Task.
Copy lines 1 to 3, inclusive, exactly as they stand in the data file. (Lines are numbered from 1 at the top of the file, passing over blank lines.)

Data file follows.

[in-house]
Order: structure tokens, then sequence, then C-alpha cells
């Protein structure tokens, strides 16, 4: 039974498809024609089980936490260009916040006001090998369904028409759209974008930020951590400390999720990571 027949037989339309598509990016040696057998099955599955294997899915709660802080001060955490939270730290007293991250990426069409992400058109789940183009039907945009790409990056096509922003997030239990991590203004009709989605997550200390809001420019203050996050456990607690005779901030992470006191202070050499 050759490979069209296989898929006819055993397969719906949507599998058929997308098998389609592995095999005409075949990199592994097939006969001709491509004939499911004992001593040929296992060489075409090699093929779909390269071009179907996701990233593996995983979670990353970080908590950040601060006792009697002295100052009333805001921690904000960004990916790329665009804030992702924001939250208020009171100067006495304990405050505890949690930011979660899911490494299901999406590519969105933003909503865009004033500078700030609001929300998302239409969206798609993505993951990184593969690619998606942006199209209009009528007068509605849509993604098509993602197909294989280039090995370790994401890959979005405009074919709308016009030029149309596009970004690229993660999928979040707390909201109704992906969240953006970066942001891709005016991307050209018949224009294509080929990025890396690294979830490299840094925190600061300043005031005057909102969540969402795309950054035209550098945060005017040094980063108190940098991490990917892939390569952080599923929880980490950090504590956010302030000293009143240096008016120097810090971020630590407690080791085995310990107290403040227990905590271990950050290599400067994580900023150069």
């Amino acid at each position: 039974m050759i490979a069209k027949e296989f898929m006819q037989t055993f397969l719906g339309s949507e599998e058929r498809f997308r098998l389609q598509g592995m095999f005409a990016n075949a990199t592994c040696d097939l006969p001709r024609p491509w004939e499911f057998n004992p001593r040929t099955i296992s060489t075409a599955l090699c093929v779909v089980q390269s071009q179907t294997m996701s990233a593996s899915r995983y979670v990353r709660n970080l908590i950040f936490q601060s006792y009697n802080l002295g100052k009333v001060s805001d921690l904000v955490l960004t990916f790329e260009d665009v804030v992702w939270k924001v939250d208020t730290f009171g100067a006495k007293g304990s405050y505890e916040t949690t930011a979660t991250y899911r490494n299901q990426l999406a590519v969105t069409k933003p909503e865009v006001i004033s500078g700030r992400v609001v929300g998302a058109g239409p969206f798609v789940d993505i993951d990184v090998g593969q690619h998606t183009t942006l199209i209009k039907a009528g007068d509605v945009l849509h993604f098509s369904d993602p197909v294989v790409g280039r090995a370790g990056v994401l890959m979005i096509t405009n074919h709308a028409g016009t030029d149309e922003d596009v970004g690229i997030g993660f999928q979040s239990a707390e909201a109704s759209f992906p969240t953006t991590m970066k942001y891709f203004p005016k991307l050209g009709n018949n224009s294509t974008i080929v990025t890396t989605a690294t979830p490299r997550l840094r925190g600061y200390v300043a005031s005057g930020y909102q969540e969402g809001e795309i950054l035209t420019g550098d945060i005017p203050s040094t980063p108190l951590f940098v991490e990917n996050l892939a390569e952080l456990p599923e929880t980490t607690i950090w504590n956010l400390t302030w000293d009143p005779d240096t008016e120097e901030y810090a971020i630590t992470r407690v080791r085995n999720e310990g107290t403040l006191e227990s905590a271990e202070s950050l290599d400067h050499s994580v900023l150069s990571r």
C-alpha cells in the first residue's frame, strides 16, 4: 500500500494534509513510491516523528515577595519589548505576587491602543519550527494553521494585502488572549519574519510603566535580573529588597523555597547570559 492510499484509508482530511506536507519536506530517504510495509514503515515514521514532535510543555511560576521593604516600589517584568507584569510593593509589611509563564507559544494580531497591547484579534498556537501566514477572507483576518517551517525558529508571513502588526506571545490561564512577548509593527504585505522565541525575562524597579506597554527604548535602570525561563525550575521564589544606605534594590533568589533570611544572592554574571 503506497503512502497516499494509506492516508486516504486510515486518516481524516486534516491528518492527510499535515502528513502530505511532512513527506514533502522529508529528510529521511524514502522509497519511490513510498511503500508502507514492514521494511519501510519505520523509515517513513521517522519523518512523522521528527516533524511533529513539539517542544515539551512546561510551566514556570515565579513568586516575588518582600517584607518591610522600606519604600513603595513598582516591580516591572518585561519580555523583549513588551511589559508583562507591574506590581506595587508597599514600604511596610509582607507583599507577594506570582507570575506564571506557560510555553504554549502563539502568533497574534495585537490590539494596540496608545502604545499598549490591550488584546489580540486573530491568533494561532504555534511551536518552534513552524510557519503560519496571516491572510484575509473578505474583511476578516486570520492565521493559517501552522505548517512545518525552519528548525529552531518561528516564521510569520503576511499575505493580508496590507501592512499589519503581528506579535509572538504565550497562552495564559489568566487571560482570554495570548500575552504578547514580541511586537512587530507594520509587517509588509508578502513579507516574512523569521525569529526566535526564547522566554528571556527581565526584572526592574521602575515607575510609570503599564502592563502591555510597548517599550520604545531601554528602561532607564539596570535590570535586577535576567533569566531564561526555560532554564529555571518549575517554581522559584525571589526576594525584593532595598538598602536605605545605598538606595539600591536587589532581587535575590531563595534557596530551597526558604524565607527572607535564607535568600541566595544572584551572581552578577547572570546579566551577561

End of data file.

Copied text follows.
[in-house]
Order: structure tokens, then sequence, then C-alpha cells
């Protein structure tokens, strides 16, 4: 039974498809024609089980936490260009916040006001090998369904028409759209974008930020951590400390999720990571 027949037989339309598509990016040696057998099955599955294997899915709660802080001060955490939270730290007293991250990426069409992400058109789940183009039907945009790409990056096509922003997030239990991590203004009709989605997550200390809001420019203050996050456990607690005779901030992470006191202070050499 050759490979069209296989898929006819055993397969719906949507599998058929997308098998389609592995095999005409075949990199592994097939006969001709491509004939499911004992001593040929296992060489075409090699093929779909390269071009179907996701990233593996995983979670990353970080908590950040601060006792009697002295100052009333805001921690904000960004990916790329665009804030992702924001939250208020009171100067006495304990405050505890949690930011979660899911490494299901999406590519969105933003909503865009004033500078700030609001929300998302239409969206798609993505993951990184593969690619998606942006199209209009009528007068509605849509993604098509993602197909294989280039090995370790994401890959979005405009074919709308016009030029149309596009970004690229993660999928979040707390909201109704992906969240953006970066942001891709005016991307050209018949224009294509080929990025890396690294979830490299840094925190600061300043005031005057909102969540969402795309950054035209550098945060005017040094980063108190940098991490990917892939390569952080599923929880980490950090504590956010302030000293009143240096008016120097810090971020630590407690080791085995310990107290403040227990905590271990950050290599400067994580900023150069």